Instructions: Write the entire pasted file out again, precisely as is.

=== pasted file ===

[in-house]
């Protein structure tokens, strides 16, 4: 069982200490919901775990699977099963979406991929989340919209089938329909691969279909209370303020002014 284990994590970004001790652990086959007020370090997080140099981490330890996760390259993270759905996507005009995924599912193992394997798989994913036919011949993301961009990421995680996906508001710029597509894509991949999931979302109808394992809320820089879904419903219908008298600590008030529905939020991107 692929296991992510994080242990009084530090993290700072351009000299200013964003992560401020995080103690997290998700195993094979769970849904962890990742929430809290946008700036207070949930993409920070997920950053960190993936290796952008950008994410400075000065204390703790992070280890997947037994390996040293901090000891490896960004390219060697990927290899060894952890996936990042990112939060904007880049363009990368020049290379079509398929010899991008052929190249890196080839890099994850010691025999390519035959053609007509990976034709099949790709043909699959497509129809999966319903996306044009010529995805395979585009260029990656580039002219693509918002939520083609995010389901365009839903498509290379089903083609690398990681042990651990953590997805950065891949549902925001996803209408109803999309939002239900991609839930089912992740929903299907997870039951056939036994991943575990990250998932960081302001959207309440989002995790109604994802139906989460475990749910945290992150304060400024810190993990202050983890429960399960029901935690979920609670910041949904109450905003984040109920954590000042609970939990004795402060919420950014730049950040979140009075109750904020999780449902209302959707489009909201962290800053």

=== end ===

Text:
[in-house]
């Protein structure tokens, strides 16, 4: 069982200490919901775990699977099963979406991929989340919209089938329909691969279909209370303020002014 284990994590970004001790652990086959007020370090997080140099981490330890996760390259993270759905996507005009995924599912193992394997798989994913036919011949993301961009990421995680996906508001710029597509894509991949999931979302109808394992809320820089879904419903219908008298600590008030529905939020991107 692929296991992510994080242990009084530090993290700072351009000299200013964003992560401020995080103690997290998700195993094979769970849904962890990742929430809290946008700036207070949930993409920070997920950053960190993936290796952008950008994410400075000065204390703790992070280890997947037994390996040293901090000891490896960004390219060697990927290899060894952890996936990042990112939060904007880049363009990368020049290379079509398929010899991008052929190249890196080839890099994850010691025999390519035959053609007509990976034709099949790709043909699959497509129809999966319903996306044009010529995805395979585009260029990656580039002219693509918002939520083609995010389901365009839903498509290379089903083609690398990681042990651990953590997805950065891949549902925001996803209408109803999309939002239900991609839930089912992740929903299907997870039951056939036994991943575990990250998932960081302001959207309440989002995790109604994802139906989460475990749910945290992150304060400024810190993990202050983890429960399960029901935690979920609670910041949904109450905003984040109920954590000042609970939990004795402060919420950014730049950040979140009075109750904020999780449902209302959707489009909201962290800053």